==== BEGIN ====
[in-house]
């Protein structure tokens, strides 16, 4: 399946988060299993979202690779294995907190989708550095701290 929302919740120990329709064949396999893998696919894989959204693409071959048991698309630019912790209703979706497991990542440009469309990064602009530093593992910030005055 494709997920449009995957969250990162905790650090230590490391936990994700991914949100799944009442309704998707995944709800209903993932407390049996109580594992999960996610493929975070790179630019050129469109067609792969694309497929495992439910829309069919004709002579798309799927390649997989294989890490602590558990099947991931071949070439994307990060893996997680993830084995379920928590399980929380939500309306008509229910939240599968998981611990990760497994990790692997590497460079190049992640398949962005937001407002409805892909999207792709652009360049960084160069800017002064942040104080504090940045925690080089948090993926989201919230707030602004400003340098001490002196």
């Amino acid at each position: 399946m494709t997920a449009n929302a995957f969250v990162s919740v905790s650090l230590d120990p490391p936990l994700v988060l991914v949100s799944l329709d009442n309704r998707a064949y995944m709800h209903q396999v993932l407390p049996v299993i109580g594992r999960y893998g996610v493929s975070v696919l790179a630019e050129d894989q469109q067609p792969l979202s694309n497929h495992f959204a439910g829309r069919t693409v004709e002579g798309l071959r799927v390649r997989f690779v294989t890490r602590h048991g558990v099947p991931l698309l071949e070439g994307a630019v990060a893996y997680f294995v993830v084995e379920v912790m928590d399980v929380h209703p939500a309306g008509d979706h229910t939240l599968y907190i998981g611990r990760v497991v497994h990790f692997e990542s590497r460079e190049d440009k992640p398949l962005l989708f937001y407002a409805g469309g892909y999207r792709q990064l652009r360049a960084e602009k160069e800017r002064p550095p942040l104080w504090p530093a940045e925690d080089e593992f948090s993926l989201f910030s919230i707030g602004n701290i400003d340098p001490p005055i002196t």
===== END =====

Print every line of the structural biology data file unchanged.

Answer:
[in-house]
């Protein structure tokens, strides 16, 4: 399946988060299993979202690779294995907190989708550095701290 929302919740120990329709064949396999893998696919894989959204693409071959048991698309630019912790209703979706497991990542440009469309990064602009530093593992910030005055 494709997920449009995957969250990162905790650090230590490391936990994700991914949100799944009442309704998707995944709800209903993932407390049996109580594992999960996610493929975070790179630019050129469109067609792969694309497929495992439910829309069919004709002579798309799927390649997989294989890490602590558990099947991931071949070439994307990060893996997680993830084995379920928590399980929380939500309306008509229910939240599968998981611990990760497994990790692997590497460079190049992640398949962005937001407002409805892909999207792709652009360049960084160069800017002064942040104080504090940045925690080089948090993926989201919230707030602004400003340098001490002196």
């Amino acid at each position: 399946m494709t997920a449009n929302a995957f969250v990162s919740v905790s650090l230590d120990p490391p936990l994700v988060l991914v949100s799944l329709d009442n309704r998707a064949y995944m709800h209903q396999v993932l407390p049996v299993i109580g594992r999960y893998g996610v493929s975070v696919l790179a630019e050129d894989q469109q067609p792969l979202s694309n497929h495992f959204a439910g829309r069919t693409v004709e002579g798309l071959r799927v390649r997989f690779v294989t890490r602590h048991g558990v099947p991931l698309l071949e070439g994307a630019v990060a893996y997680f294995v993830v084995e379920v912790m928590d399980v929380h209703p939500a309306g008509d979706h229910t939240l599968y907190i998981g611990r990760v497991v497994h990790f692997e990542s590497r460079e190049d440009k992640p398949l962005l989708f937001y407002a409805g469309g892909y999207r792709q990064l652009r360049a960084e602009k160069e800017r002064p550095p942040l104080w504090p530093a940045e925690d080089e593992f948090s993926l989201f910030s919230i707030g602004n701290i400003d340098p001490p005055i002196t």